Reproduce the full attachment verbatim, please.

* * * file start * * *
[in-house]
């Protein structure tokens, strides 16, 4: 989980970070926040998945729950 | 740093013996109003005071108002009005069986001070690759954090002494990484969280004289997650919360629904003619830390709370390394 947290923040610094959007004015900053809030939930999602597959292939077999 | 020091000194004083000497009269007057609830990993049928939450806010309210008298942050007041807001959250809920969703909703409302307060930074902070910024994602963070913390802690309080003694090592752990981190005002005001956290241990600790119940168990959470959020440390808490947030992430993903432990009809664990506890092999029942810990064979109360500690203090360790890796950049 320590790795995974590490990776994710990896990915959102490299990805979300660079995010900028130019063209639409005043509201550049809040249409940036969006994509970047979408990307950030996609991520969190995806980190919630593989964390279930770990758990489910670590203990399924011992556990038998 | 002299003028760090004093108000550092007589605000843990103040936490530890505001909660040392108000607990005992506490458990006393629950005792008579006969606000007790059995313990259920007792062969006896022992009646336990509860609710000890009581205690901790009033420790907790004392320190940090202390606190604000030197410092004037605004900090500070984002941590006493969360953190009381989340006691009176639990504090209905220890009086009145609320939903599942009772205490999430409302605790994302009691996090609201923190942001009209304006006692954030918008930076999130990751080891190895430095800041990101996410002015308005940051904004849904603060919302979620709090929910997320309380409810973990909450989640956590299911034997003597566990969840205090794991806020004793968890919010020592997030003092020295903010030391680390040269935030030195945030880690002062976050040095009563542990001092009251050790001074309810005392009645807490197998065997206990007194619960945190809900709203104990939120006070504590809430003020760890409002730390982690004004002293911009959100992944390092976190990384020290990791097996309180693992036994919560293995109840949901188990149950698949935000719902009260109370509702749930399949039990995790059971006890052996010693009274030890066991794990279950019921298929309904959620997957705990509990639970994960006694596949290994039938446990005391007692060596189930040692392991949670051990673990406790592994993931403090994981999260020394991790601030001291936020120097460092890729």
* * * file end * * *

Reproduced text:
[in-house]
């Protein structure tokens, strides 16, 4: 989980970070926040998945729950 | 740093013996109003005071108002009005069986001070690759954090002494990484969280004289997650919360629904003619830390709370390394 947290923040610094959007004015900053809030939930999602597959292939077999 | 020091000194004083000497009269007057609830990993049928939450806010309210008298942050007041807001959250809920969703909703409302307060930074902070910024994602963070913390802690309080003694090592752990981190005002005001956290241990600790119940168990959470959020440390808490947030992430993903432990009809664990506890092999029942810990064979109360500690203090360790890796950049 320590790795995974590490990776994710990896990915959102490299990805979300660079995010900028130019063209639409005043509201550049809040249409940036969006994509970047979408990307950030996609991520969190995806980190919630593989964390279930770990758990489910670590203990399924011992556990038998 | 002299003028760090004093108000550092007589605000843990103040936490530890505001909660040392108000607990005992506490458990006393629950005792008579006969606000007790059995313990259920007792062969006896022992009646336990509860609710000890009581205690901790009033420790907790004392320190940090202390606190604000030197410092004037605004900090500070984002941590006493969360953190009381989340006691009176639990504090209905220890009086009145609320939903599942009772205490999430409302605790994302009691996090609201923190942001009209304006006692954030918008930076999130990751080891190895430095800041990101996410002015308005940051904004849904603060919302979620709090929910997320309380409810973990909450989640956590299911034997003597566990969840205090794991806020004793968890919010020592997030003092020295903010030391680390040269935030030195945030880690002062976050040095009563542990001092009251050790001074309810005392009645807490197998065997206990007194619960945190809900709203104990939120006070504590809430003020760890409002730390982690004004002293911009959100992944390092976190990384020290990791097996309180693992036994919560293995109840949901188990149950698949935000719902009260109370509702749930399949039990995790059971006890052996010693009274030890066991794990279950019921298929309904959620997957705990509990639970994960006694596949290994039938446990005391007692060596189930040692392991949670051990673990406790592994993931403090994981999260020394991790601030001291936020120097460092890729």